What makes great teams great? Most of us would instinctively think of competence. High-performing teams are highly competent; therefore, the most important condition for it must be to have highly skilled team members.
Others would say a results-oriented team leader. Clearly, a team that consistently outperforms others should have a leader that has superior execution skills? Well, not quite.
Recent academic research, along with data from Google’s Project Aristotle, it’s psychological safety.
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According to the Harvard Business Review (HBR), psychological safety is the belief that you won’t be punished when you make a mistake.
One of the most significant findings of Project Oxygen (Google’s other successful research project) was that people don’t want to come to work feeling as though they have to put on a different face.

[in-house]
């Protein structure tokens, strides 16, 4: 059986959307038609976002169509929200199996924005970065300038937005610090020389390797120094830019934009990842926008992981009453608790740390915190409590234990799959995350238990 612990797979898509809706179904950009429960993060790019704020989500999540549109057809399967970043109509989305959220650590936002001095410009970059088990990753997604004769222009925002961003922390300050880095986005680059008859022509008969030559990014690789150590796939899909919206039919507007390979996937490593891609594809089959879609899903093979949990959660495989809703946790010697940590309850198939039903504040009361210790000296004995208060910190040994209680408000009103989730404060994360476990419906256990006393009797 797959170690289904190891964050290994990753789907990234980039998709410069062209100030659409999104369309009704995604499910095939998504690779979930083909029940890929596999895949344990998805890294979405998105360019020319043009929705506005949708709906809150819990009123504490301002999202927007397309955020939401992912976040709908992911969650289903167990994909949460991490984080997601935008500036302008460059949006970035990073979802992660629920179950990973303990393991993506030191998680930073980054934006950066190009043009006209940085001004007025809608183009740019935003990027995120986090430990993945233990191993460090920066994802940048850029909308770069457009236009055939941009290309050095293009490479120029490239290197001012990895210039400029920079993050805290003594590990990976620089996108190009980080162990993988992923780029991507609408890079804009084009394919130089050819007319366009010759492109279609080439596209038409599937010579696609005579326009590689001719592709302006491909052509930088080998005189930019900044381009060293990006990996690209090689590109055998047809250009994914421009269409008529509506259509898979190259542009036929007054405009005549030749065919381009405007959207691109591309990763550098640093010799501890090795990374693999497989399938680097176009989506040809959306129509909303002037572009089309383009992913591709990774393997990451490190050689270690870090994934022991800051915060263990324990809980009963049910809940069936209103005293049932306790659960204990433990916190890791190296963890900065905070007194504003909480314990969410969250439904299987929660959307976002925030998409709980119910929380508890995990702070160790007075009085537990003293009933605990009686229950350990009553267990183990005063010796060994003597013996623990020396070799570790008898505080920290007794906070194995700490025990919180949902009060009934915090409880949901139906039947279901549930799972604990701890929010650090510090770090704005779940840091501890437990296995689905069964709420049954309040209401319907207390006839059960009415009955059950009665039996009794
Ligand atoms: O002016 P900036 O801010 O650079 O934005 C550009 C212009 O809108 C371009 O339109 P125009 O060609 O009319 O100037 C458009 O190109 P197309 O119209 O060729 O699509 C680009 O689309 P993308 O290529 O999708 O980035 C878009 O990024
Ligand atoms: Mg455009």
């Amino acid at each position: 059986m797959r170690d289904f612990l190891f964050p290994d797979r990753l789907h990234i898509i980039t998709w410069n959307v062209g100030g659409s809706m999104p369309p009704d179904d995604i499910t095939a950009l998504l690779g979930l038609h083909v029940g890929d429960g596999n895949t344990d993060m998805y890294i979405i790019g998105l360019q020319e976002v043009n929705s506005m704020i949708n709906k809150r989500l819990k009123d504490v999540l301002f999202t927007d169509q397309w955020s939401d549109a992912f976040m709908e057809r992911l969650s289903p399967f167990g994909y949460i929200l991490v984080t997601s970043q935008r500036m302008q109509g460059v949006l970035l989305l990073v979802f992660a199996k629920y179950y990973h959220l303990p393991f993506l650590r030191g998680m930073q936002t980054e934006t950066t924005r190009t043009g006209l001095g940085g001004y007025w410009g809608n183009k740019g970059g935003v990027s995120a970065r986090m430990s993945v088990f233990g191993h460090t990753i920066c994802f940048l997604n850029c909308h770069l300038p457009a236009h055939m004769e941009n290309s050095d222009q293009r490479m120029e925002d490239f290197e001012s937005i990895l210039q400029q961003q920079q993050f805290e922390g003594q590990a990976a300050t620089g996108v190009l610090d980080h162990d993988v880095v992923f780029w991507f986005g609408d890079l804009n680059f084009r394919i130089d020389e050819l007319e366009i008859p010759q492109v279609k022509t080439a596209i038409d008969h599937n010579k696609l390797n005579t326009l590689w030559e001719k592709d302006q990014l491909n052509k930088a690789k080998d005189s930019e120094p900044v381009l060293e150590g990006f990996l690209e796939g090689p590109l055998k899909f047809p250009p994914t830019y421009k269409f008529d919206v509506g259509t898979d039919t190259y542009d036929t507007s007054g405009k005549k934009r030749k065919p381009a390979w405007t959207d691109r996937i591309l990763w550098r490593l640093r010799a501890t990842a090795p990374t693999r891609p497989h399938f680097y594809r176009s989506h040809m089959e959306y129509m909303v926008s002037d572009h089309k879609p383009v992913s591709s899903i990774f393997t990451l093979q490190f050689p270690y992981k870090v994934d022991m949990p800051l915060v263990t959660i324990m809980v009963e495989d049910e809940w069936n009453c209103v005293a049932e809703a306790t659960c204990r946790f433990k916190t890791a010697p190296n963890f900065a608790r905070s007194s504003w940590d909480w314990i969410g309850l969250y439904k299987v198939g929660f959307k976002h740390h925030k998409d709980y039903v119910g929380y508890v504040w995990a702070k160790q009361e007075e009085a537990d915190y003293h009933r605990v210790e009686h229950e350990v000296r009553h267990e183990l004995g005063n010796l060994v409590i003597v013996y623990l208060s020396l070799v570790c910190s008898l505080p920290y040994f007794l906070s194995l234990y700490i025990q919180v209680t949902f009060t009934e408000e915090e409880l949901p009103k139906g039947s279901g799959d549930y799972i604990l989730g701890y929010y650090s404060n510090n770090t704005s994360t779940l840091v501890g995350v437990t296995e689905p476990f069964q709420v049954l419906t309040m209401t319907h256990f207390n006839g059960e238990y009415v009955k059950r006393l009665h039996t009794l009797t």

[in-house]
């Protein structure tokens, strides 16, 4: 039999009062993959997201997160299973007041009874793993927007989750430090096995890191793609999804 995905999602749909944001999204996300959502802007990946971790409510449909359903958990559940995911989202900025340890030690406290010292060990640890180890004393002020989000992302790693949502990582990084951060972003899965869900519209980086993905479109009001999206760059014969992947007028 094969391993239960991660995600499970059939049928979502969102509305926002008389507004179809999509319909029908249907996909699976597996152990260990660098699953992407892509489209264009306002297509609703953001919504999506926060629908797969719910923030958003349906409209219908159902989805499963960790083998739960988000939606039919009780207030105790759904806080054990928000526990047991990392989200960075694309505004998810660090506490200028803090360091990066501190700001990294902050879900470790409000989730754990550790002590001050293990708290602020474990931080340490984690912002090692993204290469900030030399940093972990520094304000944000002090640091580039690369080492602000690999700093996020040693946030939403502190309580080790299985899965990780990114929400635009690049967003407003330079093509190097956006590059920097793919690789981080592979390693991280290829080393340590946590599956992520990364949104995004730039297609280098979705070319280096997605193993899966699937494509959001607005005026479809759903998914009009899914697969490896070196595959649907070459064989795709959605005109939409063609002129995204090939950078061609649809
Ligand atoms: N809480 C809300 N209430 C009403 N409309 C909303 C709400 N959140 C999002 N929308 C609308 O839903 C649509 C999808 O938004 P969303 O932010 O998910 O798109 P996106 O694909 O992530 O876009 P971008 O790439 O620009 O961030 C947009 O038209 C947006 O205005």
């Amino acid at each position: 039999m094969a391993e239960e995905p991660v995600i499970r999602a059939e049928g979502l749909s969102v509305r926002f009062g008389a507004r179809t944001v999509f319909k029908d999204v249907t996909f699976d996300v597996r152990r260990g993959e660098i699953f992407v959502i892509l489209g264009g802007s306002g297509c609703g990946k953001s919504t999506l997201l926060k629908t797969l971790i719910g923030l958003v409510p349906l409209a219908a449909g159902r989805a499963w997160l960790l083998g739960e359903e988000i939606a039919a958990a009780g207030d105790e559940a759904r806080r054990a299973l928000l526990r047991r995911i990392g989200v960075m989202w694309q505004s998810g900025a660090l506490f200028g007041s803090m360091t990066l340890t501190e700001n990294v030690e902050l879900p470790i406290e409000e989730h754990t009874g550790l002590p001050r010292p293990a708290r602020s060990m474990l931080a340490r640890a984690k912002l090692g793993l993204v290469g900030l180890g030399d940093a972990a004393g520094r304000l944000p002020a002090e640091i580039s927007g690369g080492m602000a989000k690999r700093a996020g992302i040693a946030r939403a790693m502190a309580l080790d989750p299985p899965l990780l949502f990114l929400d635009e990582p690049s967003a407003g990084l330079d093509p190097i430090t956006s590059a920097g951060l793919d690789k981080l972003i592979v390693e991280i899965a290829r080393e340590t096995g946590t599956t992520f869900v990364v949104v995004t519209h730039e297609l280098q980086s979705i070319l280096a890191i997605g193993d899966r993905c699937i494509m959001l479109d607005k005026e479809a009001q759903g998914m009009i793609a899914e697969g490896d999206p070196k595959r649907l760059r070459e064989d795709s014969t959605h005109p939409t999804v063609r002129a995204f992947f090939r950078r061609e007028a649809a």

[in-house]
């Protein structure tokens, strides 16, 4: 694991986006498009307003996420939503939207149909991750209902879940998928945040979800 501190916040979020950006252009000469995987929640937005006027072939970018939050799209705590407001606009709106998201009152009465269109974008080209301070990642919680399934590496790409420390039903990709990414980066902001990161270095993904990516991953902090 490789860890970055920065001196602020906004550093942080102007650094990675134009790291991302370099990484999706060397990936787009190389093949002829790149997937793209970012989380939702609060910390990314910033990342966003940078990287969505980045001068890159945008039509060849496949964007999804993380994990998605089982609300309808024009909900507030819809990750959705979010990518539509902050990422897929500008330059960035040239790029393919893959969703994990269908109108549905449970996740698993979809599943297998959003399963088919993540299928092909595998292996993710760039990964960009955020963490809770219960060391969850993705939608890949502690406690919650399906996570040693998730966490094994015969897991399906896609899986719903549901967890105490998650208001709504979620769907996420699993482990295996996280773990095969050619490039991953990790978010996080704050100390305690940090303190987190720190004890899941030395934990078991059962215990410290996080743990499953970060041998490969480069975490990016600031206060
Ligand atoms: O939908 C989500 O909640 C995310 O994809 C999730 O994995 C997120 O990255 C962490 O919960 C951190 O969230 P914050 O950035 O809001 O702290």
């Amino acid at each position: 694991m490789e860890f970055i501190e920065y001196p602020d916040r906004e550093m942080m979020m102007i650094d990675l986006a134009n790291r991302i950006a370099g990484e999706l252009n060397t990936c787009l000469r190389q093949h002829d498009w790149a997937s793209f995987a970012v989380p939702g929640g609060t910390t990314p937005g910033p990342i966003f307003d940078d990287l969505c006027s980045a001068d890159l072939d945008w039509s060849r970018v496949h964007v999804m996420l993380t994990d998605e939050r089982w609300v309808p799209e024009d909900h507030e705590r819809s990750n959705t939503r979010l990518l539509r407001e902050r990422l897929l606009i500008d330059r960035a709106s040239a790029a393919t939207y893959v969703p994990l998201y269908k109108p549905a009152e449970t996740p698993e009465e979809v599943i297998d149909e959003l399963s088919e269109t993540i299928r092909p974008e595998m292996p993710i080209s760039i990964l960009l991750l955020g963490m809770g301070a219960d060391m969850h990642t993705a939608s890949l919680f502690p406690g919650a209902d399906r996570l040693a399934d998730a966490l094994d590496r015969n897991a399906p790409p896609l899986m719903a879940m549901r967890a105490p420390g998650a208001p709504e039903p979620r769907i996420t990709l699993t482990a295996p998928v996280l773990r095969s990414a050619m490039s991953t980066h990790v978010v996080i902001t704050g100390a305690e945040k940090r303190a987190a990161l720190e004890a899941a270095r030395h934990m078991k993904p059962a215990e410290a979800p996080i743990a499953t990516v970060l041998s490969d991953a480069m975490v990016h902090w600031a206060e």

In other words, the ideal working environment was one where they felt like they could be their full selves, trust their colleagues, and show vulnerability without being penalised for it.
When people feel safe enough at work, they:
Essentially, teams that are abundantly rich with psychological safety can communicate much more effectively than those that aren’t.
Since team members feel so safe around one another, they’re much more adept at giving, receiving, and asking for feedback. Additionally, because no one feels a distressing need to protect themselves from looking ignorant or incompetent to others, people are more willing to participate fully in discussions without holding back.
They’re not worried about whether the new idea they just thought of before the meeting is going to make them look stupid and incompetent. Neither do they hesitate to ask “obvious” questions or provide input that runs contrary to the team’s general consensus.
Psychologically safe teams:
They also tend to look at failures as an opportunity to learn and move forward together as a team instead of as an indicator of incompetence.